$sql "INSERT INTO my_table (name, price) values ('Syoktong', 155.25)";
    mysqli_query ($connection$sql) or die("Problem executing query");
    echo 
    "Rows inserted: "mysqli_affected_rows($connection);

    mysqli_close($connection); 
    ?>
    But for queries that return a result set (for example, SELECT statements), mysqli_query() or its equivalent object method query() will return a resource handle on success which you could then pass on to another function that would manipulate the result set. On failure, i.e., when the query cannot be executed correctly, mysqli_query() will return boolean FALSE. But success or non-false does not necessarily indicate that there are rows in the result set. To find out how many rows are in the result set, pass the handle to the function mysqli_num_rows() (or its equivalent, the object property num_rows). To find the number of fields in the result set, pass the handle to the function mysqli_num_fields() (or its equivalent, the object property field_count).

    Example: Object Oriented Style
    PHP Code:
    <?php
    $server 
    'localhost';
    $user 'joel';
    $password 'Eeeeeek';
    $database 'Jolux'

    $connection = new mysqli($server$user$password$database );
    if (
    mysqli_connect_errno()) {
        die(
    "<p><font color='red'>Eeeeeeeek. Errrrrror!</font>"); 
    }

    $sql "SELECT name, phone FROM customers";
    $result $connection->query($sql
        or die(
    "Eeeeek! Cannot execute query");

    $rows $result->num_rows;
    $fields $result->field_count;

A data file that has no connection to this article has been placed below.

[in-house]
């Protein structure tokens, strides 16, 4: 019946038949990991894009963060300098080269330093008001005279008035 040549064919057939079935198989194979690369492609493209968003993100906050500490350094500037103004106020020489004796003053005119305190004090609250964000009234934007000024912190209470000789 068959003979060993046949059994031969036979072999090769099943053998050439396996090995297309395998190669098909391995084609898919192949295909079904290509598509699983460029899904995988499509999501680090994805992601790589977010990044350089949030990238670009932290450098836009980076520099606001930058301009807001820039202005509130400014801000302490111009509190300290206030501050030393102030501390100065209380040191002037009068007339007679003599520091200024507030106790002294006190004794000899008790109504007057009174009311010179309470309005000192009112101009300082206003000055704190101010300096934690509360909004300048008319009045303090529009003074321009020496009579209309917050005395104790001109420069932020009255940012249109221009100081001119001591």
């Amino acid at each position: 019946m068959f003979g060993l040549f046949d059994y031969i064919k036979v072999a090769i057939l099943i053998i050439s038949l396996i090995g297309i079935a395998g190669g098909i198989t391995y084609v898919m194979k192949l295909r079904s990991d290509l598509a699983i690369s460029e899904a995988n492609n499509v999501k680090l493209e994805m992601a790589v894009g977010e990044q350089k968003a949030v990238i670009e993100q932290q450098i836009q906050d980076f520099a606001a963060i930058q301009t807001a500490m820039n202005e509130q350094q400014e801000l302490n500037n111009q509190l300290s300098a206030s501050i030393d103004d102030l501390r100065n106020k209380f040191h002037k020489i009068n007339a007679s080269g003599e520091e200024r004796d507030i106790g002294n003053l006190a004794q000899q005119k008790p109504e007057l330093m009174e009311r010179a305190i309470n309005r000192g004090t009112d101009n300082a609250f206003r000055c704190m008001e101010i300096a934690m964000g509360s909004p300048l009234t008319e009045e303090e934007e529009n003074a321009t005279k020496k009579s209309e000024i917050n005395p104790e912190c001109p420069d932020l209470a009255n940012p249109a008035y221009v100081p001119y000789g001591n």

echo 
    "Number of rows in result set: $rows";
    echo 
    "<br>Number of fields in result set: $fields";

    $connection->close(); 
    ?>
    Example: Procedural Function Style
    PHP Code:
    <?php
    $server 
    'localhost';
    $user 'joel';
    $password 'Eeeeeek';
    $database 'Jolux'

    $connection = @mysqli_connect($server$user$password$database )
       or die(
    "<font color='red'>Eeeeeeeek. Errrrrror!</font>");

    $sql "SELECT name, phone FROM customers";
    $result mysqli_query ($connection$sql
           or die(
    "Eeeeek! Cannot execute query");

    $rows mysqli_num_rows($result);
    $fields mysqli_num_fields($result);
    echo 
    "Number of rows in result set: $rows";
    echo 
    "<br>Number of fields in result set: $fields";

    mysqli_close($connection); 
    ?>



    There are a number of functions that can be used to manipulate the result set in addition to the mysqli_num_rows(), mysqli_num_fields() and mysqli_affected_rows() we saw in the previous section.
    Method fetch_array() or function mysqli_fetch_array(result, option) — Perhaps the most important function for manipulating the result set, mysqli_fetch_array() returns an associative array corresponding to a row that is fetched, or it returns boolean false if there are no more rows or when there's an error. The optional second argument is a constant which can be any of the following: MYSQLI_NUM (meaning, the array be indexed numerically starting with zero), MYSQLI_ASSOC (as an associative array using the field names as keys), or MYSQLI_BOTH (the default, meaning both).

    Example: Object Oriented Style
    PHP Code:
    <?php
    $server 
    'localhost';
    $user 'joel';
    $password 'Eeeeeek';
    $database 'Jolux'

    $connection = new mysqli($server$user$password$database );
    if (
    mysqli_connect_errno()) {
        die(
    "<p><font color='red'>Eeeeeeeek. Errrrrror!</font>"); 
    }

    $result $connection->query("SELECT name, phone FROM customers"
       or die(
    "Eeeek! Problem executing query");
    print